A Java API for easy to read data serialization
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DataAPI
README.md

README.md

DataAPI is a Java API for easy to read data serialization. DataAPI was written by Skionz to allow easy configuration and a way to allow users to easily change the properties of programs.

Updates

- Increased speed by 800% - Created a format exception - Added the MapFile class

Usage

DataAPI consists of two main classes, DataFile, and ListFile. DataFile stores data in a key: value format while ListFile stores String lists line by line.

DataFile

When declaring a new instance of the DataFile class the constructor creates a new file if the file does not already exists. Here is some example usage:
DataFile file = new DataFile("data", "txt");
file.set("key1", "value");
file.set("key2", 53);
file.set("key3", true);
file.save();
Will create or load an already existing file named data.txt and would look like this:
key1: value
key2: 53
key3: true

You can also get data from a file using the get methods. Here is an example:

DataFile file = new DataFile("data", "txt");
int value = file.getInt("key2");
System.out.println("The returned value is: " + value);

This would output 53. If the key is not found the method will return null.

ListFile

The ListFile class is very simple and writes to a file line by line from a String ArrayList. Here is some example usage:
ListFile file = new ListFile("list", "txt");
ArrayList list = new ArrayList();
list.add("This is line number one");
list.add("This is line number two");
file.write(list);

The output of this would look like:

This is line number one
This is line number two

You can also turn a file into an ArrayList by using the read method as shown here:

ListFile file = new ListFile("list", "txt");
ArrayList list = file.read();
for(String line : list) {
    System.out.println(line);
}

Would print the following in the console:

This is line number one
This is line number two

MapFile

The MapFile class is a simple wrapper class that allows for quick and ledgible Map serilization. The MapFile class is simple and like the ListFile class it only consists of 5 methods. Here is some example usage:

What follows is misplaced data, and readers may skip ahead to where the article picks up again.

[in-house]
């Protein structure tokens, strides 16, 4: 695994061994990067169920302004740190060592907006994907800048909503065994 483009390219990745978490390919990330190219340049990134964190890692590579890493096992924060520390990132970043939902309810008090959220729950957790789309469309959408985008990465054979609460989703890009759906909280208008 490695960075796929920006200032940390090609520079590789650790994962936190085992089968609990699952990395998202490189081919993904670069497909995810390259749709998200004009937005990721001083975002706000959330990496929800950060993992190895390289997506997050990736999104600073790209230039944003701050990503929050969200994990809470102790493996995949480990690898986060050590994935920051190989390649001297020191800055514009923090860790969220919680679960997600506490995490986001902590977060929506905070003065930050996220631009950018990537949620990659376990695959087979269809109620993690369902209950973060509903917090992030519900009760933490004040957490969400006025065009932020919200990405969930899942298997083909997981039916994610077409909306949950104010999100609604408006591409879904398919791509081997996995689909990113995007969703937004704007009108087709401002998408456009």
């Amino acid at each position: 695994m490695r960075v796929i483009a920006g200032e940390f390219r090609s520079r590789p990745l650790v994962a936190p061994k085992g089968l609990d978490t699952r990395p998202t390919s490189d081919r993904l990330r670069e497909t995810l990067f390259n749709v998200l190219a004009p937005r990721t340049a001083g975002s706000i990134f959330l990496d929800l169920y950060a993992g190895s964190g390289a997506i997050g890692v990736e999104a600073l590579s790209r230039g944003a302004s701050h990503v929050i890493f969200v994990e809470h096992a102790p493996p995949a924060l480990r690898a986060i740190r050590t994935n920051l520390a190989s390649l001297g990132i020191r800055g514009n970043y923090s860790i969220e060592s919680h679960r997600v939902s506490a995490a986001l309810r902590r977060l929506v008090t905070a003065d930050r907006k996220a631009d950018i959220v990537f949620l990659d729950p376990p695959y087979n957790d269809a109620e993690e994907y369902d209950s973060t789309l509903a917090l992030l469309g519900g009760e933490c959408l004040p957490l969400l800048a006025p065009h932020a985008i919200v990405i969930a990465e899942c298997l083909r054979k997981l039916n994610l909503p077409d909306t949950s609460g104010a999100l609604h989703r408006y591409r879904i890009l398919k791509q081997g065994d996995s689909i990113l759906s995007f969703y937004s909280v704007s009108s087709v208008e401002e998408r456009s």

MapFile file = new MapFile("Map", "txt");
HashMap map = new HashMap();
map.put("Key 1", "This is a string value");
map.put("Key 2", 71);
map.put("Key 3", false);
file.write(map);

A file would be created named Map.txt and would look similar to the following.

Key 1: This is a string value
Key 2: 71
Key 3: false

DataUtils

DataUtils is a utility class. Data contains static methods used for classic serialization and deserialization. You can use them like this:
Data.serialize("This is a string object", "object", "ser");
System.out.println(Data.deserialize("object", "ser"));
//will print "This is a string object" in the console

Classes and Methods

Here is a list of all of the classes and their methods.

DataFile

- clear() - delete() - getBoolean() - getByte() - getDouble() - getFloat() - getInt() - getList() - getLong() - getShort() - getString() - isBoolean() - isByte() - isDouble() - isFloat() - isInt() - isLong() - isShort() - keyList() - remove() - save() - set(String, String) - valueList()

ListFile

- addLine(String) - clear() - delete() - write() - read(ArrayList<String>)

MapFile

- clear() - delete() - put(String, String) - write() - read(Map<String, String>)

DataUtils

- createDataFile(String, String) - createListFile(String, String) - createMapFile(String, String) - deserialize(String, String) - fileExists(String, String) - serialize(Object, String, String)